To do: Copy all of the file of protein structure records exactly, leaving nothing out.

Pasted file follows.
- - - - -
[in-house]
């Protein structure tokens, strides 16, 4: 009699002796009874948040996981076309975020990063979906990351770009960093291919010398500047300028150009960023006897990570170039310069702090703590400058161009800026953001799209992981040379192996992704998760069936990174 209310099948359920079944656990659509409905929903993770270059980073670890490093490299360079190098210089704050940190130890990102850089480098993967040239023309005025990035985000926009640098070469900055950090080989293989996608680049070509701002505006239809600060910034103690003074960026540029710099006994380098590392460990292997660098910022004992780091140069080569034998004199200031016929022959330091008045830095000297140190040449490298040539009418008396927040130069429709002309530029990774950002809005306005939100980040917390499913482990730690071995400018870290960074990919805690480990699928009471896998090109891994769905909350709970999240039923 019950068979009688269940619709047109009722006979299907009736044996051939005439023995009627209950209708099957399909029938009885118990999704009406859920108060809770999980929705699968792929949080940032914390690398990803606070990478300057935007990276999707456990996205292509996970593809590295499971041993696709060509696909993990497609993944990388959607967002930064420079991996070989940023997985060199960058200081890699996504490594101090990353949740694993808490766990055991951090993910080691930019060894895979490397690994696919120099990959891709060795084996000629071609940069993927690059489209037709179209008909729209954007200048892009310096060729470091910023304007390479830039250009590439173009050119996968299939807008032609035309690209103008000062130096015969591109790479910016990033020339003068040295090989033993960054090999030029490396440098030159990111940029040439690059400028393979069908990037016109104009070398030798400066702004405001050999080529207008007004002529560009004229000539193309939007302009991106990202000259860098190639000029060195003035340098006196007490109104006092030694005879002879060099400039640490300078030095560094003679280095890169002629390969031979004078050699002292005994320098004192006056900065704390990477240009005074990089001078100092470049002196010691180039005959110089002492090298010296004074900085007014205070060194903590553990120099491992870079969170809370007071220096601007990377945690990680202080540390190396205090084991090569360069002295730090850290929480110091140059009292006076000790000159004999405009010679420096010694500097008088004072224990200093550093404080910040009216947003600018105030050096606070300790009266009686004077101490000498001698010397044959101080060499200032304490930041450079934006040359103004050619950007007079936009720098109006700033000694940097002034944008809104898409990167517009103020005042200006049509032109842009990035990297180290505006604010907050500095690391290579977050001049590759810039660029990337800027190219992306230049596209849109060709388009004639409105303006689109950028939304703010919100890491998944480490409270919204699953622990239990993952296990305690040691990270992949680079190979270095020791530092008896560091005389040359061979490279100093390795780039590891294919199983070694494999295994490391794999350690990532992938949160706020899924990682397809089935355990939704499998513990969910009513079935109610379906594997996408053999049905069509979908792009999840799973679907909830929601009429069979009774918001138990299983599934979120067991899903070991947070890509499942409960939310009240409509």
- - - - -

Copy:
[in-house]
């Protein structure tokens, strides 16, 4: 009699002796009874948040996981076309975020990063979906990351770009960093291919010398500047300028150009960023006897990570170039310069702090703590400058161009800026953001799209992981040379192996992704998760069936990174 209310099948359920079944656990659509409905929903993770270059980073670890490093490299360079190098210089704050940190130890990102850089480098993967040239023309005025990035985000926009640098070469900055950090080989293989996608680049070509701002505006239809600060910034103690003074960026540029710099006994380098590392460990292997660098910022004992780091140069080569034998004199200031016929022959330091008045830095000297140190040449490298040539009418008396927040130069429709002309530029990774950002809005306005939100980040917390499913482990730690071995400018870290960074990919805690480990699928009471896998090109891994769905909350709970999240039923 019950068979009688269940619709047109009722006979299907009736044996051939005439023995009627209950209708099957399909029938009885118990999704009406859920108060809770999980929705699968792929949080940032914390690398990803606070990478300057935007990276999707456990996205292509996970593809590295499971041993696709060509696909993990497609993944990388959607967002930064420079991996070989940023997985060199960058200081890699996504490594101090990353949740694993808490766990055991951090993910080691930019060894895979490397690994696919120099990959891709060795084996000629071609940069993927690059489209037709179209008909729209954007200048892009310096060729470091910023304007390479830039250009590439173009050119996968299939807008032609035309690209103008000062130096015969591109790479910016990033020339003068040295090989033993960054090999030029490396440098030159990111940029040439690059400028393979069908990037016109104009070398030798400066702004405001050999080529207008007004002529560009004229000539193309939007302009991106990202000259860098190639000029060195003035340098006196007490109104006092030694005879002879060099400039640490300078030095560094003679280095890169002629390969031979004078050699002292005994320098004192006056900065704390990477240009005074990089001078100092470049002196010691180039005959110089002492090298010296004074900085007014205070060194903590553990120099491992870079969170809370007071220096601007990377945690990680202080540390190396205090084991090569360069002295730090850290929480110091140059009292006076000790000159004999405009010679420096010694500097008088004072224990200093550093404080910040009216947003600018105030050096606070300790009266009686004077101490000498001698010397044959101080060499200032304490930041450079934006040359103004050619950007007079936009720098109006700033000694940097002034944008809104898409990167517009103020005042200006049509032109842009990035990297180290505006604010907050500095690391290579977050001049590759810039660029990337800027190219992306230049596209849109060709388009004639409105303006689109950028939304703010919100890491998944480490409270919204699953622990239990993952296990305690040691990270992949680079190979270095020791530092008896560091005389040359061979490279100093390795780039590891294919199983070694494999295994490391794999350690990532992938949160706020899924990682397809089935355990939704499998513990969910009513079935109610379906594997996408053999049905069509979908792009999840799973679907909830929601009429069979009774918001138990299983599934979120067991899903070991947070890509499942409960939310009240409509």